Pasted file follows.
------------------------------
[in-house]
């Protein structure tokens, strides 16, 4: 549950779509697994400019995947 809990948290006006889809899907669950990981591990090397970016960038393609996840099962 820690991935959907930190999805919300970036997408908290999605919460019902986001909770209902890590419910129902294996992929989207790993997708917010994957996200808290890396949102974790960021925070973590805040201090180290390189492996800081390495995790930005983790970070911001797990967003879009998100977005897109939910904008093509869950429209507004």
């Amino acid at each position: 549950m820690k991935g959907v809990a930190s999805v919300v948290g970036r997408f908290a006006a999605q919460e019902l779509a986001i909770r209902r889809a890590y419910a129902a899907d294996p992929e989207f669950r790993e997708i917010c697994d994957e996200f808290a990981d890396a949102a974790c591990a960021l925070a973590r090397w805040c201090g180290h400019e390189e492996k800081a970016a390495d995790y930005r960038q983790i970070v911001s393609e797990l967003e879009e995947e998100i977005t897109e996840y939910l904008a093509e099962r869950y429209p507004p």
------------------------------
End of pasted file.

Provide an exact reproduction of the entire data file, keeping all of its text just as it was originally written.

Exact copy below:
[in-house]
């Protein structure tokens, strides 16, 4: 549950779509697994400019995947 809990948290006006889809899907669950990981591990090397970016960038393609996840099962 820690991935959907930190999805919300970036997408908290999605919460019902986001909770209902890590419910129902294996992929989207790993997708917010994957996200808290890396949102974790960021925070973590805040201090180290390189492996800081390495995790930005983790970070911001797990967003879009998100977005897109939910904008093509869950429209507004």
């Amino acid at each position: 549950m820690k991935g959907v809990a930190s999805v919300v948290g970036r997408f908290a006006a999605q919460e019902l779509a986001i909770r209902r889809a890590y419910a129902a899907d294996p992929e989207f669950r790993e997708i917010c697994d994957e996200f808290a990981d890396a949102a974790c591990a960021l925070a973590r090397w805040c201090g180290h400019e390189e492996k800081a970016a390495d995790y930005r960038q983790i970070v911001s393609e797990l967003e879009e995947e998100i977005t897109e996840y939910l904008a093509e099962r869950y429209p507004p």